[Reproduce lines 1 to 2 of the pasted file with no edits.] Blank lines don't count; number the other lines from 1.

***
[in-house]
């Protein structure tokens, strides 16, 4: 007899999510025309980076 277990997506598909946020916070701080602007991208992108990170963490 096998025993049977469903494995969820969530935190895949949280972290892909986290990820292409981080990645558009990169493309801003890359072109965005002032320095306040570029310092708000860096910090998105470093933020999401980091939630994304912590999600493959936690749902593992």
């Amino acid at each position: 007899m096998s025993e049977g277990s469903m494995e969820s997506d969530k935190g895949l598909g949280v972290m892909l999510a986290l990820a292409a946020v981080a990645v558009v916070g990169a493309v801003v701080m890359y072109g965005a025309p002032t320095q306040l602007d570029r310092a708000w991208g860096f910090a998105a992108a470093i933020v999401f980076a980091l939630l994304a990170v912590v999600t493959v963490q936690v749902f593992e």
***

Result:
[in-house]
């Protein structure tokens, strides 16, 4: 007899999510025309980076 277990997506598909946020916070701080602007991208992108990170963490 096998025993049977469903494995969820969530935190895949949280972290892909986290990820292409981080990645558009990169493309801003890359072109965005002032320095306040570029310092708000860096910090998105470093933020999401980091939630994304912590999600493959936690749902593992």